The Staves: Sweet-sounding sisters go overground

As their star continues to rise, The Staves bring their gorgeous harmonies to Ireland, writes Ed Power

CAMILLA Staveley-Taylor shivers at the memory.

“One time, we played a cave in Ireland — Mitchelstown,” says the singer, one third of sister folk outfit, The Staves. “What we didn’t realise was that caves are incredibly humid. It affects everything — the way you sing, how the instruments sound. It was a wonderful experience — and certainly one of the strangest we’ve been involved in.”

The subterranean gig was early in The Staves’ career. They have found themselves in surreal circumstances since — for instance, performing in huge arenas all over Europe, as support to Bon Iver, in 2011.

They became friends with Bon Iver leader, Justin Vernon, and he invited the siblings to join him in his cabin in the woods, back in America, to record their next album.

“He suggested it and we were thinking ‘Well… he’s just saying that, isn’t he? He doesn’t really mean it,” says Stavely-Taylor. “He kept at us. Eventually, we realised — ‘Hang on, he actually means it’.”

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The Staves are from suburban Watford. Vernon’s cabin was deep in the Wisconsin outback — hours from the nearest city, Eau Claire. It was, one assumes, like taking a trip to the far side of the moon.

“You know what, it wasn’t all that different,” say Camilla. “If you take away the American accents and the American beer (we stayed up drinking every night), you were basically in a room, singing. It wasn’t really all that big a change.”

The fruits of their sojourn in Wisconsin can be sampled on the sisters’ second LP, If I Was. Showcasing their beautifully intertwined vocals and delicate song-craft, the LP will give hope to anyone despairing of the condition of folk music in a world where Mumford and Sons can sell out stadiums.

“We made the record in a really nice, organic way. You can hear that in the finished results, I think,” says Camilla. “One thing I’m glad we didn’t do was tell the label beforehand. If they’d found out we were going to record with Bon Iver, they’d have been terribly excited. You never want to give your record company too much hope, in case it doesn’t work out.”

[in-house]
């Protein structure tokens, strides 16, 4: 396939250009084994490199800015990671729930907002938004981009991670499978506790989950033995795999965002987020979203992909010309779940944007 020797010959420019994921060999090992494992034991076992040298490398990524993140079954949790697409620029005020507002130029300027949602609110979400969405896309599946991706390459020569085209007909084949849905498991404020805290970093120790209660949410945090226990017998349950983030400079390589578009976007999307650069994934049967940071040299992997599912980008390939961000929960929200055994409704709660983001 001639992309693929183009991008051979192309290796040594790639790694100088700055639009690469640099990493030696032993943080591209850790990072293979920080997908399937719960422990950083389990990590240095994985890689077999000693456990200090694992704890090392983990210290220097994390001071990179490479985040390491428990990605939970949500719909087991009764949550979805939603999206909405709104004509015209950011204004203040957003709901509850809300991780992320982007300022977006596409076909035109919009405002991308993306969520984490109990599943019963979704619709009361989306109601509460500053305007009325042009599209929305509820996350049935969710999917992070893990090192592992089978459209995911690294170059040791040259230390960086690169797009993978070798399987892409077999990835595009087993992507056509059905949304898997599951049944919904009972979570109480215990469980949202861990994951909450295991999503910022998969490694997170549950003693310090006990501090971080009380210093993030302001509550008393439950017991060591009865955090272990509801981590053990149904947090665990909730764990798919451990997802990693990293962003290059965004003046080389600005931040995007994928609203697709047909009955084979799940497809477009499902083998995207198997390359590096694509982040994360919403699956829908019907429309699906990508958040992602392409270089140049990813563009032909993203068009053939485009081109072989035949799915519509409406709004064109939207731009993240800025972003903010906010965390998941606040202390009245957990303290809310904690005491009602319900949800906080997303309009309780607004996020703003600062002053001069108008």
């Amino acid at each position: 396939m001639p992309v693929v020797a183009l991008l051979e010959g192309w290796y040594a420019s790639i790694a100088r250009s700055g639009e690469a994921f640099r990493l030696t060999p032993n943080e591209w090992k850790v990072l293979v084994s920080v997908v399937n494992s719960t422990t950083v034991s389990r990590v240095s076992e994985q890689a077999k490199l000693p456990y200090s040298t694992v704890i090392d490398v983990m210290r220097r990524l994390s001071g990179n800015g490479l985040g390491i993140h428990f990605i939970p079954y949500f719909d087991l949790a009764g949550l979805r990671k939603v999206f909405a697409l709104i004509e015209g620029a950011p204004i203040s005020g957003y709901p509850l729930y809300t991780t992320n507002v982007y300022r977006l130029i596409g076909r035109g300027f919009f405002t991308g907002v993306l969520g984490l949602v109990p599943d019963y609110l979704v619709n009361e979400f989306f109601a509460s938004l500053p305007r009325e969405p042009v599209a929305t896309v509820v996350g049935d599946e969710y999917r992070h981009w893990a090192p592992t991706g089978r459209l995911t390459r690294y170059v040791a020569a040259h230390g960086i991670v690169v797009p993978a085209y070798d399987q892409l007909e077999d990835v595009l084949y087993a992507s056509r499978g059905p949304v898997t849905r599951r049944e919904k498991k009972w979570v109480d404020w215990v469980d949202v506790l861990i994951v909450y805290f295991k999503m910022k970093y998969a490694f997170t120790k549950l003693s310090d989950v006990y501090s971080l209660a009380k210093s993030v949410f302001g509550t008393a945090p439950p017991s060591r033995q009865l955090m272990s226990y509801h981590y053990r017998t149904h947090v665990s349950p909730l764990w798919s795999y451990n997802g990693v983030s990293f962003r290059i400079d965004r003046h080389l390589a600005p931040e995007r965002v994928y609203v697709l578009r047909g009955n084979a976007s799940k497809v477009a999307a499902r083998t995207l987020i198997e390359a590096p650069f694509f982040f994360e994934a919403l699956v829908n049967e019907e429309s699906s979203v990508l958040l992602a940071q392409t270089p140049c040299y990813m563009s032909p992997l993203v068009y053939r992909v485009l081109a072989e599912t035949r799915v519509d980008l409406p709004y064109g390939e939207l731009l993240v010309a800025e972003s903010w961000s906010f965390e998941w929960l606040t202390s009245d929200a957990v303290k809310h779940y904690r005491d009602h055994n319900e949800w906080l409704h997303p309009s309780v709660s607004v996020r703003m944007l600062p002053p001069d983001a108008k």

The Staves are stylish and have gorgeous voices, so it’s a surprise they aren’t more popular. Perhaps that is to change — later in the summer, they tour with blues dreamboat, Paolo Nutini — who, it is reasonable to assume, will attract a rather more mainstream following than Bon Iver

“We were asked to do it and were intrigued,” she says. “I respect Paolo Nutini for what he has done with his career. He started out marketed as this very pop thing and he’s reinvented himself and followed his own path. You have to applaud that. Also, we’re just looking forward to hearing him sing every night.”

The sisters were raised by music-obsessed parents, their childhoods soundtracked by Bob Dylan, Neil Young and Joni Mitchell. But they didn’t perform together growing up. It was only after Camilla finished school, several years ago, that The Staves became a thing. Quite how much longer it will remain that way is up in the air, with elder sister, Emily, recently complaining she doesn’t earn much more as a musician than she did working as a waitress.

“You never can tell what the future holds,” says Camilla. “Who knows — we might all want to have babies and settle down. I can’t see it happening. This job is the best fun in the world. It stops being that way when you tour too much and the novelty wears off. You’re living out of a suitcase, going a little crazy. That’s when you need to take a break. Otherwise, you feel like this weird nomad who doesn’t live anywhere.”

The Staves play Olympia, Dublin, on Wednesday; and Everyman, Cork, on Thursday. If I Was is out now.

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